I've had this on my Kindle for years and I think I thought she'd be shallow or full of herself so I didn't crack it open Instead I found Padma Lakshmi to be refreshingly open honest and direct about her relationships health issues career and her love for food She starts in 2007 when she moves out of the home she shared with Salman Rushdie then goes back in time before catching us up to the almost present


  7. Jonna Rubin Jonna Rubin says:

    I enjoyed this Admittedly I walked into this with a fairly low opinion of Lakshmi I had assumed her to be vapid self absorbed and attracted to little than money and power And she is But I guess I was surprised to the degree that she owns it She doesn't come off well in all situations and she cops to a lot of it That's not easy She's kind of a jerk she thinks she's brilliant and beautiful than she likely is I'm guessing but who cares? She at least offers a portrait of a person who is dimensional than I anticipated and loves pretty deeply In the end I liked her than I expected to though she could certainly use a sense of humor which she seems to sorely lack


  8. Bharath Bharath says:

    This is a book about Padma Lakshmi's life and struggles which went with it It is very moving for the large part as she writes about the attitude of a few insensitive men she gets into relationships with These sections which deal with her personal trauma do make you feel for what she has been through dealing at the same time with endometriosis It is not easy making it as a model in the west when you are an expat but she persists and finally makes it The book is interspersed with a few recipes uite randomly This of course is to outline her interest in cooking she also hosted the Top Chef showAfter her troubled marriage and later relationship troubles it is refreshing to about her relationship with Teddy He is one who gives are the respect she deserves Yet as you read on you see that she has made her mistakes as well and it would have been worthwhile devoting a few pages to some introspection I found the book lose steam continuity and narrative in the middle Some of the cooking passages are also random and only slow the book down However to understand her life and struggles it is still a worthwhile read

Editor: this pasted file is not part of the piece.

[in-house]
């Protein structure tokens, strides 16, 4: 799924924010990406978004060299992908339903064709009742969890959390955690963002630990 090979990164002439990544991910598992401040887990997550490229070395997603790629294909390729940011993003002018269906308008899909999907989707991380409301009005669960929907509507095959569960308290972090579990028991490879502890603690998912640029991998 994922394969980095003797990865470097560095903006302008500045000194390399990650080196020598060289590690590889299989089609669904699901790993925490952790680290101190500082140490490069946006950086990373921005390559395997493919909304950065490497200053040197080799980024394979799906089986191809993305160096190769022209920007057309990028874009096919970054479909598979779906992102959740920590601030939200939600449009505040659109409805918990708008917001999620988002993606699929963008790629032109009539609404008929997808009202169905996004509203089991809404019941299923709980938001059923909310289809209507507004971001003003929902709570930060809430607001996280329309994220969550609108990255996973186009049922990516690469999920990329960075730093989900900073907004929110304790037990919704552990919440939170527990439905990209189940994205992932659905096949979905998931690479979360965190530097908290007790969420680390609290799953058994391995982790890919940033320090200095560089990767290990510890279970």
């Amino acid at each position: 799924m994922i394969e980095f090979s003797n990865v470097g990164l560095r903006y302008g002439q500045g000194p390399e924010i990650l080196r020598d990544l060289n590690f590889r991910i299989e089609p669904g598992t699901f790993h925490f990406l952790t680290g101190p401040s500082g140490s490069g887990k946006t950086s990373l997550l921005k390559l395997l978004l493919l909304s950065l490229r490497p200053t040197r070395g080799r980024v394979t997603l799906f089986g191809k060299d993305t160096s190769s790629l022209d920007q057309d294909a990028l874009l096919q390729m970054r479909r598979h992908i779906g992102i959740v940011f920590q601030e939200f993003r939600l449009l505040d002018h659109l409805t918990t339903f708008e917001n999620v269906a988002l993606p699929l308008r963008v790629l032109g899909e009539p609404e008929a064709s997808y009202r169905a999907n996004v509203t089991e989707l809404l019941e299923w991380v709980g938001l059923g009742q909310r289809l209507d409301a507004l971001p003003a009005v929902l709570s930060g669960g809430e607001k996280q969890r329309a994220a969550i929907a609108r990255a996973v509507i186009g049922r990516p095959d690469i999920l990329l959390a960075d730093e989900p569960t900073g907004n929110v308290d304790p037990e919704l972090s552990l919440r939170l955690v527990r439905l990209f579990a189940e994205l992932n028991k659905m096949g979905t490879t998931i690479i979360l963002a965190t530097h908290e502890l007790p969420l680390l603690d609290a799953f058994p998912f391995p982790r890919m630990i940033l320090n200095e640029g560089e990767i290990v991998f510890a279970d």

9. John Brucker John Brucker says:

    Sorry Boring Boring Poorly written Boring


  10. Robin Robin says:

    For someone who always seemed to convey a serene and low key spirit—at least while on TV—Padma has certainly led a life of high drama From her struggle to fit in and assimilate as a young immigrant from India to her tumultuous relationship and marriage with Salman Rushdie and everything that happened afterwards her life has definitely been a roller coaster ride But I also have to add that I’ve read many celebrity memoirs and it never fails to surprise me how fast they lose touch with reality and forget what it's like to be a person in the real workaday world For example as she is contemplating a divorce from Salman Rushdie she says “It was to confront the possibility that when we parted ways I might disappear back into the relative obscurity from which I came” To further illustrate my point as she struggles with her after baby weight she writes “Wondering what would happen to my career if I couldn’t lose the baby weight made me force myself to accept a reality I had not often considered My looks were an asset I had consciously or unconsciously benefited from all my life” Really? How could you not always know that? Nonetheless despite a wee bit of over overwriting and meandering prose this was a fairly well done and intimate memoir of Padma Now I have to find some Top Chef episodes to watch